I know there are laboratory processes that will isolate the Boswellic acids from these resins, but I leave them to the scientists and pharmaceutical companies that are set up for these things.
      I hope this answered your question.
      Also, I am not a doctor Maher, just someone who works with plants.
      Dan

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  7. Such wonderful thinking and work you are doing and sharing! – Thank you.

    Inspired by you, I will now conduct an experiment myself. Core, wholeness and simplicity for me is key. I believe many of our medicinal plants are complete and ‘designed’ with a safety formula. I believe if we extract recognized beneficial constituents the safety has been broken. I believe that the safety formula goes beyond keeping humans safe, that it also serves to sustain Mother Earth; Rough example: extract the proteins from meat for human consumption and discard the rest as it has not been found beneficial to us. – I will grind resin and mix various amounts with a bit of liquid (any?) and then be looking for good case study individuals to do the same with.

    I also think people knowledgeable in herbal medicine need to work harder on making people aware every region of the world have healing plants right outside their own doors and we do not have to buy in on the latest ‘cure fad’ and consequently cause all sorts of $$ infused madness and depletion.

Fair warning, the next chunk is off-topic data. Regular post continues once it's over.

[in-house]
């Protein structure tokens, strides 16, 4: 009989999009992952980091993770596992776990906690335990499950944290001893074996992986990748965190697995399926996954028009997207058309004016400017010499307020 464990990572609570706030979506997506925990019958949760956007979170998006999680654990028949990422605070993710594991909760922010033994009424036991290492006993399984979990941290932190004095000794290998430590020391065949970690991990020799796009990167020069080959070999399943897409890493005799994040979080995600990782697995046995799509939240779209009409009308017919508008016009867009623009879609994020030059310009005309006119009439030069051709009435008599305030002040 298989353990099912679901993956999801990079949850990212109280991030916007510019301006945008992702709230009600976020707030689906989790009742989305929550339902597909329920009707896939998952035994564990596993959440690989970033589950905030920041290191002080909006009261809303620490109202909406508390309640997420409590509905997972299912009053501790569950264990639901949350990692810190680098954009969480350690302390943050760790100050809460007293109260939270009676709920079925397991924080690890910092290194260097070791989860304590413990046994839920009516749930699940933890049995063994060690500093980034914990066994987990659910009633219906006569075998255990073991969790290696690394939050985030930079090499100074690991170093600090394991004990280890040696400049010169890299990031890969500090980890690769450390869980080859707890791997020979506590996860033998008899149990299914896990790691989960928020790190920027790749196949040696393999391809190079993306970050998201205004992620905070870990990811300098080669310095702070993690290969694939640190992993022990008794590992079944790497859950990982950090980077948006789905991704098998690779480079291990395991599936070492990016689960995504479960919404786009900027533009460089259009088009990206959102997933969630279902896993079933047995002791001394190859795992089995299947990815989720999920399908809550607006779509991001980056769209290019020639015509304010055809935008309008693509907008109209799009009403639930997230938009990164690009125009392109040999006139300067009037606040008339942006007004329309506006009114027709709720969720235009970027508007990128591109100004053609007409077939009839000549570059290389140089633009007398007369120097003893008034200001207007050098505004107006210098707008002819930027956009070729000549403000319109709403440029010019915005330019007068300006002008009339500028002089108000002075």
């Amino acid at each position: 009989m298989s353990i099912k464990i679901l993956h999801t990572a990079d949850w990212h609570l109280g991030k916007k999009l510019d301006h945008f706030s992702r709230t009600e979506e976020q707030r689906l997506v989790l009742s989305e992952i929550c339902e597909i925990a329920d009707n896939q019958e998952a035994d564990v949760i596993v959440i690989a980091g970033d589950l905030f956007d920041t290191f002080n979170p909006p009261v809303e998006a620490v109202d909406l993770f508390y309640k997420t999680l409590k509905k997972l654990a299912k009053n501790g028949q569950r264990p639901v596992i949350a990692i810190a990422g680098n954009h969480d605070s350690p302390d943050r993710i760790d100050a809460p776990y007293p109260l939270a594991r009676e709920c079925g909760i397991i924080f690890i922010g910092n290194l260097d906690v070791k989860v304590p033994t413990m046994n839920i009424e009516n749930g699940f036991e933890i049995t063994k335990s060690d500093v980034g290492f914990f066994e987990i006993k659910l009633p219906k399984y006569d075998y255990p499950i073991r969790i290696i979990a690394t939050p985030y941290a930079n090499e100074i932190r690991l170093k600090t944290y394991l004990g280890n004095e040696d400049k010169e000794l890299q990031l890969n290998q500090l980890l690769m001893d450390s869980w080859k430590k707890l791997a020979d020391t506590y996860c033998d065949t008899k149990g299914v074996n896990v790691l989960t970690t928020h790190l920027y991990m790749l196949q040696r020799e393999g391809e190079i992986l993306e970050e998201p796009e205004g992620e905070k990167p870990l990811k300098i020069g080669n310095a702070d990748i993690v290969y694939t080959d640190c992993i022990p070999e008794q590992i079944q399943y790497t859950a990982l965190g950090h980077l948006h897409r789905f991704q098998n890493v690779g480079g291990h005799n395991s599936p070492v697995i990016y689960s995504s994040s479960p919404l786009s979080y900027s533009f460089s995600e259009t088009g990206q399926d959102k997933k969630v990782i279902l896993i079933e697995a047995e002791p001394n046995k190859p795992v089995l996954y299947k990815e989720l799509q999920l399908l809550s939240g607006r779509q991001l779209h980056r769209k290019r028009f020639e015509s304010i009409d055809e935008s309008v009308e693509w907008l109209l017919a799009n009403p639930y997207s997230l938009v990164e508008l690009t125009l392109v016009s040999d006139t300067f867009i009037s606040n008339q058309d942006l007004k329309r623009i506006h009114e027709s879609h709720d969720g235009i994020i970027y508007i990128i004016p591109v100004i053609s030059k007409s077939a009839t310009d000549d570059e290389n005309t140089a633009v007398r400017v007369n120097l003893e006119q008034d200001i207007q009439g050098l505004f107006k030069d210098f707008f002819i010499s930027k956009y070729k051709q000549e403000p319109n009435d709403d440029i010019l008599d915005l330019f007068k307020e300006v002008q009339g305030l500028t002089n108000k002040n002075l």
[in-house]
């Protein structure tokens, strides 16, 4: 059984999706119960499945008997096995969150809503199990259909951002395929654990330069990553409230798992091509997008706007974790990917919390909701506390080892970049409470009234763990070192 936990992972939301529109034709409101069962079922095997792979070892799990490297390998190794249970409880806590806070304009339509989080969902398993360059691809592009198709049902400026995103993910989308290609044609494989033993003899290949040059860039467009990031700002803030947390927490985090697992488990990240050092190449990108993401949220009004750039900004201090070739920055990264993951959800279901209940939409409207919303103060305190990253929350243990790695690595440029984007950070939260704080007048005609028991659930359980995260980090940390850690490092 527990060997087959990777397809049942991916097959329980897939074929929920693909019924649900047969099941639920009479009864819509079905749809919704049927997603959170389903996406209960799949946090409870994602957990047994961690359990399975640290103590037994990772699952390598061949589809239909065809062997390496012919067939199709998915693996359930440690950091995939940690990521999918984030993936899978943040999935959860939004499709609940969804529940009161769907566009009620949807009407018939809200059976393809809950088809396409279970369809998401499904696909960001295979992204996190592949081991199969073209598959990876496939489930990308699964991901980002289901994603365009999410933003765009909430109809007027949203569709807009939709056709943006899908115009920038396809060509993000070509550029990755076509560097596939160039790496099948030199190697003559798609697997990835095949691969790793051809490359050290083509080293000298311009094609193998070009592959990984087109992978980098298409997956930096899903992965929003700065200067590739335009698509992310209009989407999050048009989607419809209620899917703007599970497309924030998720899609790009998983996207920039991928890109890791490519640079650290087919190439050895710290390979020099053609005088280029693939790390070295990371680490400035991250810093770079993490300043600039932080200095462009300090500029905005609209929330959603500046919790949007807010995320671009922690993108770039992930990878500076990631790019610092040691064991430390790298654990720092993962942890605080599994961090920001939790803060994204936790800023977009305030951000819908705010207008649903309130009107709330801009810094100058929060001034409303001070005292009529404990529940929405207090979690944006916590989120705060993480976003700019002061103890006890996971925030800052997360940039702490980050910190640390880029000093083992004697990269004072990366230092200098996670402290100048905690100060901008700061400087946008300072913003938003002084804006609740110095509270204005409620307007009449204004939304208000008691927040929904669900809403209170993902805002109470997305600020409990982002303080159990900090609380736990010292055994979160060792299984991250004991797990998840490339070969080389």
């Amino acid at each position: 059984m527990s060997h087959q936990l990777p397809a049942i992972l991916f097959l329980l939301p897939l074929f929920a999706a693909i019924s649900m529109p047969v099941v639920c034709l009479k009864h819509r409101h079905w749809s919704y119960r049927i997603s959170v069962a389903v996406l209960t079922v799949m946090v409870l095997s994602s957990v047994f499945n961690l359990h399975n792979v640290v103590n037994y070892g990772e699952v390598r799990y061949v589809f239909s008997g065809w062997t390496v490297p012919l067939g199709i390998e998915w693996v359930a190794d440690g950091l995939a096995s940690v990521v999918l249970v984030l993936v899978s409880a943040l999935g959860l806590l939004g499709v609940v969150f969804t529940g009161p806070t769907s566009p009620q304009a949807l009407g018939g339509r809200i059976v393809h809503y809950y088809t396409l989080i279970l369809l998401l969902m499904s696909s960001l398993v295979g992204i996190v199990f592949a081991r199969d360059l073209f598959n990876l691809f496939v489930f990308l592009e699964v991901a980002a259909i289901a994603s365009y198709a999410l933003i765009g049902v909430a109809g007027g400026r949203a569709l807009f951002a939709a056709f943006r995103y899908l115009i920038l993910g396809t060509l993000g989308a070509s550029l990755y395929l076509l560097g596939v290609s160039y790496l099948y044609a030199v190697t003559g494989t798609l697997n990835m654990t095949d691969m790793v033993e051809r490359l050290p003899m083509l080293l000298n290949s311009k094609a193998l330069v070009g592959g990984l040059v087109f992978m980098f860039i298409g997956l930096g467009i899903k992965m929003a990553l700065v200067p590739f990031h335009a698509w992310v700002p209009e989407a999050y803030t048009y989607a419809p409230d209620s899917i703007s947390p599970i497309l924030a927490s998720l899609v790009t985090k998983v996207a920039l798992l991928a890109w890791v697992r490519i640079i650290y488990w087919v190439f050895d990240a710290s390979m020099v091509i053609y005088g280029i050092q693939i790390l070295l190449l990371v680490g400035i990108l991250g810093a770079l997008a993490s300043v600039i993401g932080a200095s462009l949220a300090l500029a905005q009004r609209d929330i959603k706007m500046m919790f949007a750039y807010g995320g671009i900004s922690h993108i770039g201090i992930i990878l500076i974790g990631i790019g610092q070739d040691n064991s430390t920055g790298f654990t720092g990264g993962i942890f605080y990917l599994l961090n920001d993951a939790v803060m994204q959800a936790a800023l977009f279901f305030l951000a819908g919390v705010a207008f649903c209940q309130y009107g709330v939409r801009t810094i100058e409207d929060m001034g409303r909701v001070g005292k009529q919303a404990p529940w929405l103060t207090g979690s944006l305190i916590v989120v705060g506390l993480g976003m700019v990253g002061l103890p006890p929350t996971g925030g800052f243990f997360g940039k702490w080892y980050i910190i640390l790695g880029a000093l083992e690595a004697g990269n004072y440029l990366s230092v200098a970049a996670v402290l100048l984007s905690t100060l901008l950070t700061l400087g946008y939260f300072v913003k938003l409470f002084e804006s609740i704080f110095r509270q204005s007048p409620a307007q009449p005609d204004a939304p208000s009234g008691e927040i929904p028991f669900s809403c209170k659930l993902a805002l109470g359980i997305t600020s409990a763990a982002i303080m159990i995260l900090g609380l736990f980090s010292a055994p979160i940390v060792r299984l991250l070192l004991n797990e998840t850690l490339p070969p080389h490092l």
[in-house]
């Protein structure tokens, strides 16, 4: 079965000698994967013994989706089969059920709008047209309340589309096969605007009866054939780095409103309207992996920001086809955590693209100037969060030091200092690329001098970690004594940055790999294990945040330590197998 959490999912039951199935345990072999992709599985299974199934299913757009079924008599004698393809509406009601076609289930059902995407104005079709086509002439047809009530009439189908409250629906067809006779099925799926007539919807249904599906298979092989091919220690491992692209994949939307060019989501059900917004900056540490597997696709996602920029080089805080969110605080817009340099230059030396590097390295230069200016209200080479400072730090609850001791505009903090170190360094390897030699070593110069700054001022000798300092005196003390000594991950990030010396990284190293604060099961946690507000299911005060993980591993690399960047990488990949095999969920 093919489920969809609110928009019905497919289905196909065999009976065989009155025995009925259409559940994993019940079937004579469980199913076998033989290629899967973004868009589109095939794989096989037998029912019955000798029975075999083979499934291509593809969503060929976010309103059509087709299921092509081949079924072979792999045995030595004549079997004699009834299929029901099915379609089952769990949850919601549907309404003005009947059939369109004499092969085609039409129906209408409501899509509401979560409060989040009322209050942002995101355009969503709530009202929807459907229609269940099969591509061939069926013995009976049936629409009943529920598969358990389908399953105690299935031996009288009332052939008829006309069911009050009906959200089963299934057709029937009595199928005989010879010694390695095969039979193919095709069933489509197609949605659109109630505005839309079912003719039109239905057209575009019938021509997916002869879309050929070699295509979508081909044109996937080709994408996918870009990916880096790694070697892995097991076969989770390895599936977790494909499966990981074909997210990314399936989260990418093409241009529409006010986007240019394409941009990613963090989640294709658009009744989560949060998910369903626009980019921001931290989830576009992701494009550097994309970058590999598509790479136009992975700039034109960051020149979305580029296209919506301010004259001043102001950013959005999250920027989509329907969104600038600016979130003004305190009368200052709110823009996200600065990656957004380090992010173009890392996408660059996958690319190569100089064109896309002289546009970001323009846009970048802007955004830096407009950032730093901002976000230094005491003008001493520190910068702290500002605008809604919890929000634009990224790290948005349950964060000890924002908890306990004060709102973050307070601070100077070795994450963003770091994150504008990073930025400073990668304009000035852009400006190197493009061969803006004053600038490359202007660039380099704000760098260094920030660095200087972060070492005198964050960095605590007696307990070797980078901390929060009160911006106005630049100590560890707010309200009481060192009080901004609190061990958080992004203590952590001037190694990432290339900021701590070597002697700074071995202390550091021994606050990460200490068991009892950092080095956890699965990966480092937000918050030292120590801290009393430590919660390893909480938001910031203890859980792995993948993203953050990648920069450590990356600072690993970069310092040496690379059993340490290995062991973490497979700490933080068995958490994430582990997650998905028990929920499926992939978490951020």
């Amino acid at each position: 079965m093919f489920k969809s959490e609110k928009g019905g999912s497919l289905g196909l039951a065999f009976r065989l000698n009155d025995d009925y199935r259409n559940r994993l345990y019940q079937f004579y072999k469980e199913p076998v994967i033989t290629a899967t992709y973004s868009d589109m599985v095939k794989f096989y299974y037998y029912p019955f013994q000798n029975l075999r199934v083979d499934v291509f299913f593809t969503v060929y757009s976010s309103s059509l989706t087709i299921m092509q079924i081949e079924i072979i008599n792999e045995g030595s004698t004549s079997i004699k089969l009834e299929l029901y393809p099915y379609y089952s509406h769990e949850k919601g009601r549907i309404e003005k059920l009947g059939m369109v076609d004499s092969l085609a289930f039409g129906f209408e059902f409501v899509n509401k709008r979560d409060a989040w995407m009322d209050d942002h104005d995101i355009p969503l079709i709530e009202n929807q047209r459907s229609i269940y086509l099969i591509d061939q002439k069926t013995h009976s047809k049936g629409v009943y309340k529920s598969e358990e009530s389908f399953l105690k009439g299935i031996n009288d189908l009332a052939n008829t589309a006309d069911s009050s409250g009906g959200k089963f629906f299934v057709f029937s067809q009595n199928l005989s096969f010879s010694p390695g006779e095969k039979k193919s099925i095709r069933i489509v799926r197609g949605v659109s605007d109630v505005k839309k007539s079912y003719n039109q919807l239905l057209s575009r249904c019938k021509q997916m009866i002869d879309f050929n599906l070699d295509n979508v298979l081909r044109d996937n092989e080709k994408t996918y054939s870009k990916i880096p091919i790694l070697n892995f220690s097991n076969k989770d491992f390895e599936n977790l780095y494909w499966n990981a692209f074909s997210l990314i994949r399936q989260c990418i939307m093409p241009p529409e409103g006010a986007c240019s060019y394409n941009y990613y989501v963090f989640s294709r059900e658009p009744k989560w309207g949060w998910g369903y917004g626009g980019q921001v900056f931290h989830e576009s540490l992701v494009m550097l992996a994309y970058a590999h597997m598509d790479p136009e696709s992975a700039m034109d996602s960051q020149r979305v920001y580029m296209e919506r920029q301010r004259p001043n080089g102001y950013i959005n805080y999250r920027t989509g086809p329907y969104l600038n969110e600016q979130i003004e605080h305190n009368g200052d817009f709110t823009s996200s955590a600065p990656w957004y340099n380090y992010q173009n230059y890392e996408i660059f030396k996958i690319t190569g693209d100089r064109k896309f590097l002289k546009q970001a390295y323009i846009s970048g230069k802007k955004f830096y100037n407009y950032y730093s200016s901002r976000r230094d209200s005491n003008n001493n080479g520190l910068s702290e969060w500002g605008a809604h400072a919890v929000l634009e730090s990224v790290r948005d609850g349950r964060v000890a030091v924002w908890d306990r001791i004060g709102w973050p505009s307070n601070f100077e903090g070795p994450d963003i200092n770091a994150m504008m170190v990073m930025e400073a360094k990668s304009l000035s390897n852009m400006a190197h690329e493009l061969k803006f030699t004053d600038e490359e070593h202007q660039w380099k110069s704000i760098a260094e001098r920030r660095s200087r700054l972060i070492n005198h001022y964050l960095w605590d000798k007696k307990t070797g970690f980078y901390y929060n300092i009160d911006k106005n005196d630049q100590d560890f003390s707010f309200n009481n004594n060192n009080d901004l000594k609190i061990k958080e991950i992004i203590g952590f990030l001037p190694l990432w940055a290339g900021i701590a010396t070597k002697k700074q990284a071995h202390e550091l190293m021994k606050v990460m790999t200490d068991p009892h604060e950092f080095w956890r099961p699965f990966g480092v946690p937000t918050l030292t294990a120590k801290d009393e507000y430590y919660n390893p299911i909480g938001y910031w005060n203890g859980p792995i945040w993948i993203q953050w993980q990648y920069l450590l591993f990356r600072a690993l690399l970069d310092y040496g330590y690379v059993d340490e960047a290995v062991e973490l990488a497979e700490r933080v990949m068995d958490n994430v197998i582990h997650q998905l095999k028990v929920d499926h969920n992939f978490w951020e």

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    1. Thank you for your comment Mette!
      Yes I agree with you on all points. There is much to be said for a more holistic approach to our medicine and our food. Though one can’t discount the great work our scientists and researchers are doing, giving us a deeper understanding of nature’s therapeutic elements and their mechanics, I believe we pay a price when we rely on single molecule solutions and sacrifice the dynamic synergies and intelligence inherent in each living plant and Nature as a whole.